Page 10 of 20 FirstFirst ... 56789101112131415 ... LastLast
Results 136 to 150 of 287
  1. #136
    Join Date
    Jan 2002
    Location
    Melbourne, Aus.
    Age
    69
    Posts
    12,745

    Default

    Thanks Neil.

    Yes, the belt was fairly worn. No longer available in 9 micron sadly.

    I'll have a play with the natural you kindly gave me as well. Where would it fall in the grit range roughly?
    Cheers, Ern

  2. # ADS
    Google Adsense Advertisement
    Join Date
    Always
    Location
    Advertising world
    Age
    2010
    Posts
    Many





     
  3. #137
    Join Date
    Apr 2007
    Location
    Adelaide Hills, South Australia
    Posts
    3,992

    Default

    Quote Originally Posted by rsser View Post
    I'll have a play with the natural you kindly gave me as well. Where would it fall in the grit range roughly?
    After using some softer naturals, I now reckon that stone I gave you is too hard for knives and may be more suited to woodworking blades. So, in retrospect, it wasn't such a kind gesture.

    It is a finishing stone from IKEDA and is supposed to be around the #10k mark, so not likely to make any difference after the Sigma PS II #10,000.

    It was my first venture into J-nats but became redundant after I acquired my Tanaka, Nakayama and Takao stones.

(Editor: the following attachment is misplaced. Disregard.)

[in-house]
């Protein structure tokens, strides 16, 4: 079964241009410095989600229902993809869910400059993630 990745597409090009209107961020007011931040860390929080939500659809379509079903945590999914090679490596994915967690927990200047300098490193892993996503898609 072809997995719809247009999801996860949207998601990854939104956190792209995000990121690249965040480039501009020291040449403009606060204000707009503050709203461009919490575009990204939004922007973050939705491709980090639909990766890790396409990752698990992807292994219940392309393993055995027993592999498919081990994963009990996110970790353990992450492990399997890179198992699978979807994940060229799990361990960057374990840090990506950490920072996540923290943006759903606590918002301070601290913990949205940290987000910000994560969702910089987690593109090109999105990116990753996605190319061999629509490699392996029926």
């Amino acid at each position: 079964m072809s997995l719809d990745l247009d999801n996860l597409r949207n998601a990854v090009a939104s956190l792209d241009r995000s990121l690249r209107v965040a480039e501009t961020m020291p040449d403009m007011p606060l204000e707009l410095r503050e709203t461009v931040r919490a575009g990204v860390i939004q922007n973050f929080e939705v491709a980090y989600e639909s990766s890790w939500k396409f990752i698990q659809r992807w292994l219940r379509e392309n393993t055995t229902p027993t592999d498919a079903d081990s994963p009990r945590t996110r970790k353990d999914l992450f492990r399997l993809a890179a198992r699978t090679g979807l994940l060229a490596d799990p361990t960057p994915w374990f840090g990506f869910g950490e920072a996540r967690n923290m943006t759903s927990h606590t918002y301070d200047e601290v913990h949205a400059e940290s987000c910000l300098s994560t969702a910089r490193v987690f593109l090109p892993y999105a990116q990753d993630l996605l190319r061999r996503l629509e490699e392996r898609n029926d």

If you do give it a spin on your knives, Ern, I suggest you work up a good fine slurry with a diamond plate first.

    However, if you don't like it, I wouldn't judge J-nats more broadly based on just that one stone.

    And, if I find a better finishing stone than my Nakayama (that I can afford), you never know Ern, you may end up with that too!
    Stay sharp and stay safe!

    Neil



  4. #138
    Join Date
    Feb 2014
    Location
    Brisbane
    Posts
    44

    Default

    On the topic of knives, I'm interested in purchasing more. I currently own 2 Tojiro Flash knives a Gyuto and Utility which were purchased as a christmas present. I notice a lot of Carbon Steel knives here and I think that's somewhere I'd like to "dip my toes", but I have no idea where to start. As in where to purchase, although Watanabe blade has reared its head on a number of occasions. Is 330mate reliable for his knives? I've heard mixed reviews regarding his natural stones, but not much about the knives he sells. Although I believe someone on here purchased a Nakiri from him. Cheers Paul

  5. #139
    Join Date
    Apr 2007
    Location
    Adelaide Hills, South Australia
    Posts
    3,992

    Default

    Quote Originally Posted by Gnickrapon View Post